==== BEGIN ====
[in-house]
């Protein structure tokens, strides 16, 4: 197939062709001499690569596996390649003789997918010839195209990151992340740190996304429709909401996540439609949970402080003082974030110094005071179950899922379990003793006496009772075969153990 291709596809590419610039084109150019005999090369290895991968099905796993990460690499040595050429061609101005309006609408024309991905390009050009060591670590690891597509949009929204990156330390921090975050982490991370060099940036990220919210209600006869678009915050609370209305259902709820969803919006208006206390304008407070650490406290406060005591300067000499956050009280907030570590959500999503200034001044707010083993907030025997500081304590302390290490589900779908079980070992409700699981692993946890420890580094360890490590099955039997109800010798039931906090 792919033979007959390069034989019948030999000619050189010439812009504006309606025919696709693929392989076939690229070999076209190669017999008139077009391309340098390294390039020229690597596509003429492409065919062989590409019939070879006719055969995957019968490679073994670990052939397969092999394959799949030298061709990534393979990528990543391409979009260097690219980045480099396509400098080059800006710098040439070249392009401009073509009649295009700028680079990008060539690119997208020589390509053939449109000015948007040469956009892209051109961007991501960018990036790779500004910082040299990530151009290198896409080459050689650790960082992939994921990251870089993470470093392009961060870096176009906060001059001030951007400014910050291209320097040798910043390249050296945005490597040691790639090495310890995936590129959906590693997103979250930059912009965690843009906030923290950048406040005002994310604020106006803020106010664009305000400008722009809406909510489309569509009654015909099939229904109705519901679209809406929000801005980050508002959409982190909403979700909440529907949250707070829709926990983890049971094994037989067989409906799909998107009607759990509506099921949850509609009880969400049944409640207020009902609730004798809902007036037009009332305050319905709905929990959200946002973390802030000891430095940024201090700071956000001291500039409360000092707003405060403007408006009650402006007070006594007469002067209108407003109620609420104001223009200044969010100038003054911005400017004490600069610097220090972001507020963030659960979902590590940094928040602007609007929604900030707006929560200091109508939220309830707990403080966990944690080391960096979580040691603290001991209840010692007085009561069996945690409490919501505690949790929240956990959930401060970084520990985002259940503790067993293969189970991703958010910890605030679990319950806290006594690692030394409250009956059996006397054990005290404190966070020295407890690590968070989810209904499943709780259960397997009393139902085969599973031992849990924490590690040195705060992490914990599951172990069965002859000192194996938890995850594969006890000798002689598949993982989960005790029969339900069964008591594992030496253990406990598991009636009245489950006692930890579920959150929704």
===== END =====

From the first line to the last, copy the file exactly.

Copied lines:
[in-house]
């Protein structure tokens, strides 16, 4: 197939062709001499690569596996390649003789997918010839195209990151992340740190996304429709909401996540439609949970402080003082974030110094005071179950899922379990003793006496009772075969153990 291709596809590419610039084109150019005999090369290895991968099905796993990460690499040595050429061609101005309006609408024309991905390009050009060591670590690891597509949009929204990156330390921090975050982490991370060099940036990220919210209600006869678009915050609370209305259902709820969803919006208006206390304008407070650490406290406060005591300067000499956050009280907030570590959500999503200034001044707010083993907030025997500081304590302390290490589900779908079980070992409700699981692993946890420890580094360890490590099955039997109800010798039931906090 792919033979007959390069034989019948030999000619050189010439812009504006309606025919696709693929392989076939690229070999076209190669017999008139077009391309340098390294390039020229690597596509003429492409065919062989590409019939070879006719055969995957019968490679073994670990052939397969092999394959799949030298061709990534393979990528990543391409979009260097690219980045480099396509400098080059800006710098040439070249392009401009073509009649295009700028680079990008060539690119997208020589390509053939449109000015948007040469956009892209051109961007991501960018990036790779500004910082040299990530151009290198896409080459050689650790960082992939994921990251870089993470470093392009961060870096176009906060001059001030951007400014910050291209320097040798910043390249050296945005490597040691790639090495310890995936590129959906590693997103979250930059912009965690843009906030923290950048406040005002994310604020106006803020106010664009305000400008722009809406909510489309569509009654015909099939229904109705519901679209809406929000801005980050508002959409982190909403979700909440529907949250707070829709926990983890049971094994037989067989409906799909998107009607759990509506099921949850509609009880969400049944409640207020009902609730004798809902007036037009009332305050319905709905929990959200946002973390802030000891430095940024201090700071956000001291500039409360000092707003405060403007408006009650402006007070006594007469002067209108407003109620609420104001223009200044969010100038003054911005400017004490600069610097220090972001507020963030659960979902590590940094928040602007609007929604900030707006929560200091109508939220309830707990403080966990944690080391960096979580040691603290001991209840010692007085009561069996945690409490919501505690949790929240956990959930401060970084520990985002259940503790067993293969189970991703958010910890605030679990319950806290006594690692030394409250009956059996006397054990005290404190966070020295407890690590968070989810209904499943709780259960397997009393139902085969599973031992849990924490590690040195705060992490914990599951172990069965002859000192194996938890995850594969006890000798002689598949993982989960005790029969339900069964008591594992030496253990406990598991009636009245489950006692930890579920959150929704």